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To be sure, HP, the world’s biggest computer company, and IBM, No. 2, both reported strong gains in third-quarter shipments of servers and advanced computers that gang together many microprocessors. Armonk, N.Y.-based IBM, as well, as among the world’s largest chipmakers.
IBM shares rose 3.9 percent to $188.
To deal with changing preferences, both Intel and AMD have announced new products. Intel, with its Ultrabook campaign, has said it expects as many as 50 customers to display new ultra-light and tablet-like products at the January Consumer Electronics Show. Intel has also hooked up with Microsoft to develop new chipsets for Windows-based tablets due for later-2012 delivery.
Among companies planning to re-enter the tablet sector is HP, whose TouchPad product was withdrawn after a September fire sale.
AMD, meanwhile, under new CEO Rory Read, a former president of China’s Lenovo Group, now the No. 2 PC maker, plans to ship its new Trinity product line of accelerated processing units for laptops in early 2012 but will devote more effort to selling more powerful processors for servers because they command a higher margin.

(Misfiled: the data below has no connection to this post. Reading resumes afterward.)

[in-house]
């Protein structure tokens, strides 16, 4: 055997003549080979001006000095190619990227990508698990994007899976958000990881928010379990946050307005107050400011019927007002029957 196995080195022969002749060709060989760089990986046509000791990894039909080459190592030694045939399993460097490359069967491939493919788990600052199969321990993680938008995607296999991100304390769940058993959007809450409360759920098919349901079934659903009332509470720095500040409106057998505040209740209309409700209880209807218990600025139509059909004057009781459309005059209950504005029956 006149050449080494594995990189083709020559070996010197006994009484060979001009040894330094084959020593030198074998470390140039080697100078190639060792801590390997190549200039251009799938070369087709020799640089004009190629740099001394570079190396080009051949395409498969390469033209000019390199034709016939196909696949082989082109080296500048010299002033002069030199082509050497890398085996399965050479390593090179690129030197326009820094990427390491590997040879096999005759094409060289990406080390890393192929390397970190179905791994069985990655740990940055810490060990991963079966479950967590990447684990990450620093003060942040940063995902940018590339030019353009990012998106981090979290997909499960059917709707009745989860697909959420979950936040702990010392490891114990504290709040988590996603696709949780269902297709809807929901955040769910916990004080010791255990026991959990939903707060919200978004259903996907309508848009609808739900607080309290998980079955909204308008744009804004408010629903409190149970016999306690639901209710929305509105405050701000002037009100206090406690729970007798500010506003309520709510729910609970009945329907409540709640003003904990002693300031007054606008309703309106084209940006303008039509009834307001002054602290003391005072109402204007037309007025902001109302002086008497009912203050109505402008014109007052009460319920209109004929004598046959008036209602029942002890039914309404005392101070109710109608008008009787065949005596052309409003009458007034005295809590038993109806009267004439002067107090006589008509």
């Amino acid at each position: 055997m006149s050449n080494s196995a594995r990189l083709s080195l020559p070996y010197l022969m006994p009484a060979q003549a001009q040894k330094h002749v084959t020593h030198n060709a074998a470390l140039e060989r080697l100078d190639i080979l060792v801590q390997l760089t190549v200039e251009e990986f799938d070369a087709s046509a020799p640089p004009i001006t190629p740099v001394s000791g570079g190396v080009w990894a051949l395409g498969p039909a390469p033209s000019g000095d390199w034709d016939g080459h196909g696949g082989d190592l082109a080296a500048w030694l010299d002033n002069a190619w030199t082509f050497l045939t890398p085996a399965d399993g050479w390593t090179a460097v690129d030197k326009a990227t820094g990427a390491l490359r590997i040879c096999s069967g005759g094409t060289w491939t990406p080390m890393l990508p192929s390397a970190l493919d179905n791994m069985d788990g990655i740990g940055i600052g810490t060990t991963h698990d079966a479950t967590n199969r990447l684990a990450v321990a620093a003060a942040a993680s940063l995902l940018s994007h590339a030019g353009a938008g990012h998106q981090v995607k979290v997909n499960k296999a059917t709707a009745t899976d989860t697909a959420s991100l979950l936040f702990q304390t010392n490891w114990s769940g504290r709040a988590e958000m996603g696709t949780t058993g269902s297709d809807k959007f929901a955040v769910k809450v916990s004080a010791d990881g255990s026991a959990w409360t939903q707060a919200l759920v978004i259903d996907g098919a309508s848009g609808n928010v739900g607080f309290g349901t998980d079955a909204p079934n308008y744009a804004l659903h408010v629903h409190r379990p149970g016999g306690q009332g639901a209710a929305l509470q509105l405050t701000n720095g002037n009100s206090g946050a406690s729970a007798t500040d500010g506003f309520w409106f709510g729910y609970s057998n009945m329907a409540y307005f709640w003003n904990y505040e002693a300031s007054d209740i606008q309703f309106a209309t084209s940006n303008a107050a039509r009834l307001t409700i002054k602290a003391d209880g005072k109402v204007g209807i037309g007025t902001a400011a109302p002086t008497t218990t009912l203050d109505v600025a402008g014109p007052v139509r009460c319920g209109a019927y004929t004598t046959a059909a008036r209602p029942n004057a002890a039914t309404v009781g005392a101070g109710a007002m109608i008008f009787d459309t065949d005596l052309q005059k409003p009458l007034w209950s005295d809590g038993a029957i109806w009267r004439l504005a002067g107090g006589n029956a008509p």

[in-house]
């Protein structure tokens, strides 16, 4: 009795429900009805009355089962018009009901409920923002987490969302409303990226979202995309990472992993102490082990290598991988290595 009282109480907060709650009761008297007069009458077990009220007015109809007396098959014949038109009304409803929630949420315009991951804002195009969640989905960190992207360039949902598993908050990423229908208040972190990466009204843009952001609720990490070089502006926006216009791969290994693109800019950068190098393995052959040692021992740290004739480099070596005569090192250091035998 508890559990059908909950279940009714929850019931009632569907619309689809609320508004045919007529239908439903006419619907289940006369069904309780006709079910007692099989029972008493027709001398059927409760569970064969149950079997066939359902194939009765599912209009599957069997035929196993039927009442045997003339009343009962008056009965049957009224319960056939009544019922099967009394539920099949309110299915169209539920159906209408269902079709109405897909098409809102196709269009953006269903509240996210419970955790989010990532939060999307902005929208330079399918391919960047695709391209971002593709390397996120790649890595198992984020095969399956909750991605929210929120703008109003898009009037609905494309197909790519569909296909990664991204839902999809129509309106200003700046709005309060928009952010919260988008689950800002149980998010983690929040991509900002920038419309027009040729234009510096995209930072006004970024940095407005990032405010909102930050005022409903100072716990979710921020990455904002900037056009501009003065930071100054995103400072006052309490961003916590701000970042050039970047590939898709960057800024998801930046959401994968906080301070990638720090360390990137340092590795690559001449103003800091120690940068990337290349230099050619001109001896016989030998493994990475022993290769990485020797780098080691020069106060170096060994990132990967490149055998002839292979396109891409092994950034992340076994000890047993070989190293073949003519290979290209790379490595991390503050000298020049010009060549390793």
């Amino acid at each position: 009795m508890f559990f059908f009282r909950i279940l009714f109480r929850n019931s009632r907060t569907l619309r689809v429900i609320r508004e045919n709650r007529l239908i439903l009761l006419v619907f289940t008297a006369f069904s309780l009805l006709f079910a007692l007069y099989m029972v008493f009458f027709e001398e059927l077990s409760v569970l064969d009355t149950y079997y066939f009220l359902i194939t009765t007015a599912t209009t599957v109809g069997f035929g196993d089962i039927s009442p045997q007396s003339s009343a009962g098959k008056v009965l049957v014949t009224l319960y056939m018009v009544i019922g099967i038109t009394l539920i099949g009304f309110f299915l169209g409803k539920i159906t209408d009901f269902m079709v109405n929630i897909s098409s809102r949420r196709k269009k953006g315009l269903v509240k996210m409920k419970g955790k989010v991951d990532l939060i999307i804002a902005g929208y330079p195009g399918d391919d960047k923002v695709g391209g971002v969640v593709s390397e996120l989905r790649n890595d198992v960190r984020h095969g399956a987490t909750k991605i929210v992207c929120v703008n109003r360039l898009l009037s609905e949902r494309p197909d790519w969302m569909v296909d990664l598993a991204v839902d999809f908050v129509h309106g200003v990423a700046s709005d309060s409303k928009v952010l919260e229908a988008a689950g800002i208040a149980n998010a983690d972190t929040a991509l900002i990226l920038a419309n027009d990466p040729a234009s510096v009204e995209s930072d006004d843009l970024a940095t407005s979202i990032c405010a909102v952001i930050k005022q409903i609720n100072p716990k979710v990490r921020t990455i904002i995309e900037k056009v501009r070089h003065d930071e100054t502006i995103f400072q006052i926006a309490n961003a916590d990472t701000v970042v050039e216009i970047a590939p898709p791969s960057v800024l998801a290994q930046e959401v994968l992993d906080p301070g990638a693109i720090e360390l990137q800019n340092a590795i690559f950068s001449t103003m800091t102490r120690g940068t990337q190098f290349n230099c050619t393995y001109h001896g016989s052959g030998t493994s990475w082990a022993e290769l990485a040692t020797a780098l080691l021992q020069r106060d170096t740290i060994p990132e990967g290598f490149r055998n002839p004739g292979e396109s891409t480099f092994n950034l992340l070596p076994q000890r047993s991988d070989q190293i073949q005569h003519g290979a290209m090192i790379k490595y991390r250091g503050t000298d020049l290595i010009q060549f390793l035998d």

AMD’s director of field application engineering Greg Poole told ZDNet Asia the chipmaker wants to target servers because server processors are “mission critical” and do more for customers. In the third quarter, AMD’s “computing solutions segment” that includes server chips reported revenue of $1.3 billion, a five percent gain over 2010.
Intel’s market capitalization is $126.8 billion, compared with AMD’s $3.97 billion.
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